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(Reference retrieved automatically from Web of Science through information on FAPESP grant and its corresponding number as mentioned in the publication by the authors.)

Integrating systematics and biogeography to disentangle the roles of history and ecology in biotic assembly

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Author(s):
Weeks, Brian C. ; Claramunt, Santiago ; Cracraft, Joel
Total Authors: 3
Document type: Journal article
Source: Journal of Biogeography; v. 43, n. 8, p. 1546-1559, AUG 2016.
Web of Science Citations: 5
Abstract

AimWe develop a conceptual framework for integrating evolutionary history and ecological processes into studies of biotic assembly. LocationGlobal. MethodsWe use theoretical and empirical examples to demonstrate that species distributions are non-random outcomes of first-order processes of biotic evolution: allopatry (isolation of populations), speciation and dispersion of biotas across landscapes. We then outline generalizable steps for integrating methods of phylogenetic and historical biogeographical analyses into studies of biotic assembly. ResultsWe present a framework that can be applied to any biotic assemblage amenable to phylogenetic and historical biogeographical analyses, can accommodate changes in spatial extent and temporal scale, and will facilitate comparison of assembly processes across biotas. Additionally, we demonstrate the utility of an historical approach for providing context to ecological influences on evolutionary processes, such as trait evolution. Main conclusionsBy focusing on reconstructing the histories of individual lineages, an historical approach to assembly analysis can reveal the timing and underlying processes guiding biotic assembly, making it possible to disentangle the roles of history and ecology in the assembly process. (AU)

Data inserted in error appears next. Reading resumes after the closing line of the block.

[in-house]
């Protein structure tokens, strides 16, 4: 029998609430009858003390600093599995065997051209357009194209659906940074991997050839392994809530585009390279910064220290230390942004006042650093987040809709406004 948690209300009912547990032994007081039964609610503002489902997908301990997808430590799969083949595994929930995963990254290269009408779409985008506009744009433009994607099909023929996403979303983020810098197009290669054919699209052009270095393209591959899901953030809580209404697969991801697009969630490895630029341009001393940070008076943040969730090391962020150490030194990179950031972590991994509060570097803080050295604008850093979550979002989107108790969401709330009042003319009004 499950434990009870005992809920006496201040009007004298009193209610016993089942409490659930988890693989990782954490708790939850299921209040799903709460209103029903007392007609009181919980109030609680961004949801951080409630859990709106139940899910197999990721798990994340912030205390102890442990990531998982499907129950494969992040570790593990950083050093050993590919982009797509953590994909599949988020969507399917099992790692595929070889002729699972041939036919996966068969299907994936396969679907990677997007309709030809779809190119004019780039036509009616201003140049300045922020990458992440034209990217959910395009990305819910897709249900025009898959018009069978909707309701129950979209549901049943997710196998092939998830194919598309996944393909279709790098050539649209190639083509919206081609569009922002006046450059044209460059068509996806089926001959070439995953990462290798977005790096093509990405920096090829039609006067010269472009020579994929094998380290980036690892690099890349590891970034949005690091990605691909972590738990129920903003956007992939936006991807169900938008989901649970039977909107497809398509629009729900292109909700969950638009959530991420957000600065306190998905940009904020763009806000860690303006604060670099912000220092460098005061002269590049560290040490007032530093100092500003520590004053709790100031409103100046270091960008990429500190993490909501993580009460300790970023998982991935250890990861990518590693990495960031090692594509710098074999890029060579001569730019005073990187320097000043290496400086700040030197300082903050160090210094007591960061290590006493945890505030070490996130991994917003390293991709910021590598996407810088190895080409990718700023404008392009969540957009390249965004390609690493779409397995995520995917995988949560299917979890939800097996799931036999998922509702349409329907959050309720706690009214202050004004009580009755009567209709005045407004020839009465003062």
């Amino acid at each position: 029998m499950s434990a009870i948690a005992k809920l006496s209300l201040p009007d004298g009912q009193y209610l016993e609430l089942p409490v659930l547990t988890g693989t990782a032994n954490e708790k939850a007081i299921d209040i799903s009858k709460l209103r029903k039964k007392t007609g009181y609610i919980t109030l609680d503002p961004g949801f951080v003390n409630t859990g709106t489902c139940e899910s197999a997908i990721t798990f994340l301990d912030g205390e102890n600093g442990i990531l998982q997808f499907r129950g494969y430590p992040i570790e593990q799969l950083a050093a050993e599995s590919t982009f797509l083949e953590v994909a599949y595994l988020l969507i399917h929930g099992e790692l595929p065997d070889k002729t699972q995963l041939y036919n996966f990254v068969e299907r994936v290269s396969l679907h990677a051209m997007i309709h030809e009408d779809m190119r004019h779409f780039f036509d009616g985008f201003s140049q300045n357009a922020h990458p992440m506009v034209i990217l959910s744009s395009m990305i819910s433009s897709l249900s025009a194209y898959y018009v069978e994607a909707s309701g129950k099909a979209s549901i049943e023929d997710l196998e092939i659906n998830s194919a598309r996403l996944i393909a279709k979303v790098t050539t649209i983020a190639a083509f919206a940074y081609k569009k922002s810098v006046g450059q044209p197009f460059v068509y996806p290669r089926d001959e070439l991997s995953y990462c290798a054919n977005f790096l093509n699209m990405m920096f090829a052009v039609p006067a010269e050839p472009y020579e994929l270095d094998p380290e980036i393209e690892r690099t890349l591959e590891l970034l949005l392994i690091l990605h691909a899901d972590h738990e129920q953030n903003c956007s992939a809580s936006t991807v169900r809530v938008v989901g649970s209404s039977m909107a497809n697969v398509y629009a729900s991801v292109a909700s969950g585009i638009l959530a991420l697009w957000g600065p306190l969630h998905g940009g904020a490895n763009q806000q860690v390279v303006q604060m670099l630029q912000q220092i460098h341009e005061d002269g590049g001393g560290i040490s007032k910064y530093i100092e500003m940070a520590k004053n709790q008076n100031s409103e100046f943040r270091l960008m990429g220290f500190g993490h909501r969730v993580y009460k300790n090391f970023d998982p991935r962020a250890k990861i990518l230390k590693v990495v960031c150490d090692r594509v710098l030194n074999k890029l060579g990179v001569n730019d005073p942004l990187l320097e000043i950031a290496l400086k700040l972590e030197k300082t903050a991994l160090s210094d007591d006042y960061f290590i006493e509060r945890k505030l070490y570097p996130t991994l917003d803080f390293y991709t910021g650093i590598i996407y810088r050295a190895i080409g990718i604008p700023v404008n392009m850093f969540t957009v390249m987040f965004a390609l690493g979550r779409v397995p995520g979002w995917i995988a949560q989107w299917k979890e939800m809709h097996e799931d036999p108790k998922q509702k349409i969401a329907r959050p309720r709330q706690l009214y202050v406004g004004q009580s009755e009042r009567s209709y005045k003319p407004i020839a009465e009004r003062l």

FAPESP's process: 12/50260-6 - Structure and evolution of the Amazonian biota and its environment: an integrative approach
Grantee:Lúcia Garcez Lohmann
Support type: BIOTA-FAPESP Program - Thematic Grants